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Hackers attacking energy transition

In recent weeks, cyberattacks against German wind industry companies have significantly increased. A connection with Russia's war against Ukraine is likely.

Germany's Federal Economics Minister Robert Habeck has been a busy man since the Russian invasion of Ukraine. Hardly a day goes by without him being on the road to reduce Germany's dependence on Russian raw materials. At the beginning of the week, for example, he announced that Germany meanwhile only gets 12 percent of its oil from Russia instead of 35 percent before. Actually, this was supposed to end completely by the end of the year at the latest, but now it could happen faster, possibly even within days, as Habeck announced during his trip to Poland this week. Gas supplies are also being reduced almost every week, although there is no end in sight.

This approach does not go down well with Russia - because the country is financing its war of aggression against Ukraine to a large extent from the proceeds of its commodity sales. Apparently, Putin is therefore counterattacking and targeting the German electricity supply.

Since the beginning of the war alone, there have been at least three large-scale cyberattacks on German wind industry companies. Enercon was the first to be hit. While experts initially assumed that the wind turbines were some kind of "collateral damage" in the course of an attack on a European satellite system, the whole thing now looks like a targeted attack. The intention is to hit German infrastructure in order to keep dependencies on raw material imports from Russia high.

Of course, there is no official proof of this, but media outlet Computerwoche e.g. sees a connection: "Although the attacks (as is so often the case) cannot be linked beyond doubt to Russia or the Russian government, the timing and the use of the Conti ransomware fuel the suspicion that criminal, pro-Russian hackers are increasingly targeting companies in the renewable energy sector in order to sabotage the exit from Russian oil and gas."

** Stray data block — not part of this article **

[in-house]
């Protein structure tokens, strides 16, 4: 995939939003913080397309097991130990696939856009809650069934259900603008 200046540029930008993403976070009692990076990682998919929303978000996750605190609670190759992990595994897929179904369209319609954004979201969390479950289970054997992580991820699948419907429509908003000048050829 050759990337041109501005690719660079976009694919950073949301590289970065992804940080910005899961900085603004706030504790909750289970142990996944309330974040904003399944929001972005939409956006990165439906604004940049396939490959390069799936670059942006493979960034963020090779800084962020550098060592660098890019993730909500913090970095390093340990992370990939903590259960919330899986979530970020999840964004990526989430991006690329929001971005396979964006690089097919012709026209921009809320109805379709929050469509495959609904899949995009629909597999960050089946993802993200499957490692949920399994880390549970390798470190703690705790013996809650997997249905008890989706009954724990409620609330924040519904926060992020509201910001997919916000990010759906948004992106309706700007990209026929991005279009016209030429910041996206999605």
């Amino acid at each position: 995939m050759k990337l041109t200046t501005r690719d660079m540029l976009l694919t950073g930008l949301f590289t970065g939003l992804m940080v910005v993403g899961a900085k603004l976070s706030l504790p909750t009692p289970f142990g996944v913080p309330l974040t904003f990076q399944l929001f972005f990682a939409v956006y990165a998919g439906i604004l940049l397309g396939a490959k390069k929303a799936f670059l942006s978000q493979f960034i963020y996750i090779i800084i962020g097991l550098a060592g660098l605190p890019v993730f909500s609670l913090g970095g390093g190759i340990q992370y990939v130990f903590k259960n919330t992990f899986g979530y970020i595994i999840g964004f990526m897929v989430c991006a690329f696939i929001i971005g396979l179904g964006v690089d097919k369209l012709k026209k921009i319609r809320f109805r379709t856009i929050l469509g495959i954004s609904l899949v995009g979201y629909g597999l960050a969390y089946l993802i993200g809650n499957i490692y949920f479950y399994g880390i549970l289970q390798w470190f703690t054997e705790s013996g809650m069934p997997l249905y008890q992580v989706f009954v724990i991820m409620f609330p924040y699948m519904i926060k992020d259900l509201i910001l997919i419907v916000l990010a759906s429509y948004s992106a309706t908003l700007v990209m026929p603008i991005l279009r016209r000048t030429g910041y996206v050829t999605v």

After Enercon needed weeks to get all its wind turbines - which, by the way, continued to produce electricity diligently in the meantime - back under control, the next German turbine manufacturer to be hit was Nordex. "On 31 March 2022 Nordex Group IT security detected that the company is subject to a cyber security incident. The intrusion was noted in an early stage and response measures initiated immediately in line with crisis management protocols. As a precautionary measure, the company decided to shut down IT systems across multiple locations and business units," the company announced on 2 April.

All companies should check the security of their IT systems, emphasises the US Department of Energy (Image: Pixabay)

Then, on 12 April, Deutsche Windtechnik became the victim of a cyberattack. "We were able to assess all IT systems in a secure environment and to identify and isolate the problems. The forensic analysis is completed and the result shows that this was a targeted professional cyber attack," the Bremen-based company announced on 22 April.

Its boss, Matthias Brandt, does not believe that these attacks will be the only ones. He told the Wall Street Journal: "We need high IT security standards. The crisis in Russia and Ukraine shows us that renewables will be replacing oil and gas in the future."

This would deprive Russia of its most important source of income. Cybersecurity experts working with Deutsche Windtechnik are still investigating whether Conti malware was used in the ransomware attack, but chats from Conti ransomware users that surfaced on the internet last month revealed links to Russian security services.

And Germany is not the only country facing attacks. Putin's public announcement to "retaliate" against the UK, whose government is particularly supportive of Ukraine, is the first indication that British companies may soon also be the focus of such attacks. Ultimately, the whole of Europe is affected, as almost all countries are currently trying to make themselves independent of Russian raw materials.

The U.S. is also aware of the threat from the grid: "Investing in cutting-edge cyber security technology keeps us at the forefront of global innovation and protects America’s power grid in the face of increasing cyber threats from abroad," U.S. Secretary of Energy Jennifer Granholm therefore emphasised earlier this week when her department awarded the allocation of $12 million for research to improve IT security in energy systems. "This funding will bolster our commitment to a secure and resilient clean energy future by fortifying American electricity systems and building a stronger grid."

Another step against Putin's war machine.

Katrin Radtke
Germany, Russia, Ukraine, USA, UK, war, energy transition, hackers, energy transition, wind industry, cyber attack, cyber security, Deutsche Windtechnik, Nordex, Enercon

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